As indicated by the Commission, 'the studies will feed into the Commission’s ongoing work aimed to ensure a stepped up enforcement of the existing legislation also to purchases of digital content and to assess the need for further possible adaptation of EU consumer legislation to changing markets'. In this field, the recently adopted Consumer Rights Directive and the proposal for an optional Common European Sales Law are of importance.
Monday, 14 November 2011
Sunday, 13 November 2011
Friday, 11 November 2011
Recital (1) of the proposed Regulation states:
'(...) From the range of obstacles to cross-border trade including tax regulations, administrative requirements, difficulties in delivery, language and culture, traders consider the difficulty in finding out the provisions of a foreign contract law among the top barriers in business-to-consumer transactions and in business-to-business transactions. (...)' (emphasis added)
And the conclusions of the Communication accompanying the proposal say:
'It is also an innovative approach because, in line with the principle of proportionality, it preserves Member States’ legal traditions and cultures whilst giving the choice to businesses to use it.'
It shows that the current initiatives in the field of European contract law steer clear, as far as possible, from interference with the legal traditions and cultures of the Member States. This is confirmed by the fact that the proposed CESL does not include any provisions on topics that generally engage (culturally determined) values, in particular the morality of contracts. It differs in this respect from previous academic proposals for comprehensive sets of contract law rules, such as the PECL and DCFR.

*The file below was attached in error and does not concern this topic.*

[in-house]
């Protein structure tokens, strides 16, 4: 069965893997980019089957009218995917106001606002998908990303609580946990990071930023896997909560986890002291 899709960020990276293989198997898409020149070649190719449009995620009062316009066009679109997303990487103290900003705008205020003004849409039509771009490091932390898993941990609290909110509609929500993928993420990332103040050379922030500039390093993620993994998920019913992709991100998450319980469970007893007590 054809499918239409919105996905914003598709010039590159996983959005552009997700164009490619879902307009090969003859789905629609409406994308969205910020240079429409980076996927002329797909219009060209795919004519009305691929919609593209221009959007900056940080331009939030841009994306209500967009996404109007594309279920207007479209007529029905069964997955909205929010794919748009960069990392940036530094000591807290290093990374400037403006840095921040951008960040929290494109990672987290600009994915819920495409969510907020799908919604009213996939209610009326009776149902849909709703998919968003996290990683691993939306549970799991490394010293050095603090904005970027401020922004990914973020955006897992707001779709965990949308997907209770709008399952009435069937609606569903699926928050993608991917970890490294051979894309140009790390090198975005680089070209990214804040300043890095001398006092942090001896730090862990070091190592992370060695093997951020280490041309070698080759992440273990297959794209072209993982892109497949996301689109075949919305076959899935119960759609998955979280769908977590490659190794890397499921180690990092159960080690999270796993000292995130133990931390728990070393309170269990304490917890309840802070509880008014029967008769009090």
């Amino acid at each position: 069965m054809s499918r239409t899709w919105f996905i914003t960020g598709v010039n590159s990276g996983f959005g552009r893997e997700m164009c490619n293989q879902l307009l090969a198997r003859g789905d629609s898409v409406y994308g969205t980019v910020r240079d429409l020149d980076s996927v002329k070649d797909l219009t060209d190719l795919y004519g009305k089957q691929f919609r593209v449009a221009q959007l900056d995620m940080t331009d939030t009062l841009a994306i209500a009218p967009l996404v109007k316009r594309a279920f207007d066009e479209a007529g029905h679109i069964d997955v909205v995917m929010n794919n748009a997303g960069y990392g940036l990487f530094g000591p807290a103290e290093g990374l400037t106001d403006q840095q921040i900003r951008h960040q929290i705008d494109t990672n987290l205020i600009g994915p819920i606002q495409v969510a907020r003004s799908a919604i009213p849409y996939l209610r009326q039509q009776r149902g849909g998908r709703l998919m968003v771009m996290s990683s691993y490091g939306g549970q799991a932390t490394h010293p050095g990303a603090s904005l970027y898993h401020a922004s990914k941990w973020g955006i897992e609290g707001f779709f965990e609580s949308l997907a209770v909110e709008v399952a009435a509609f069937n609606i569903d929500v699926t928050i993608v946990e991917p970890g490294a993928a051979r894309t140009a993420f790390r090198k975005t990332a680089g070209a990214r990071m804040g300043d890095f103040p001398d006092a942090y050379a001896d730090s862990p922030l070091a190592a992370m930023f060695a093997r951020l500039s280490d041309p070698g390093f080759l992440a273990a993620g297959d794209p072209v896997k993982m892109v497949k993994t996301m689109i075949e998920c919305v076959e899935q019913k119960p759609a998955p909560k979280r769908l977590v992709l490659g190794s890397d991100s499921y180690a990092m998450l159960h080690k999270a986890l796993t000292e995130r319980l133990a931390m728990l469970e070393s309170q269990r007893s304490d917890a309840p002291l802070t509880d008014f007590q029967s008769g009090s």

Does this mean that the CESL should be considered not to touch upon any questions of legal culture? Interestingly, in a speech that Commissioner Viviane Reding gave in Leuven in June of this year (on which we posted earlier) she remarked that:
'In the long run, the optional instrument on European Contract Law needs to become embedded in a European legal culture where lawyers, judges and academics progressively develop a joint understanding of the principles of private law as they are common to the legal systems of our Member States and of the evolving acquis communautaire.'
But what then is meant by a 'European legal culture'? In this context, more food for thought can be found in a recent article by Jürgen Habermas on 'Europe's post-democratic era', in which he submits that:
'A Europe-wide civic solidarity cannot emerge if social inequalities between the member states become permanent structural features along the fault lines separating poor from rich nations. The union must guarantee what the constitution of the German Federal Republic calls the "uniformity of living standards". This "uniformity" refers only to a range of variation in social living conditions that is still acceptable from the perspective of distributive justice, not to the levelling of cultural differences.' (emphasis added)
To be continued...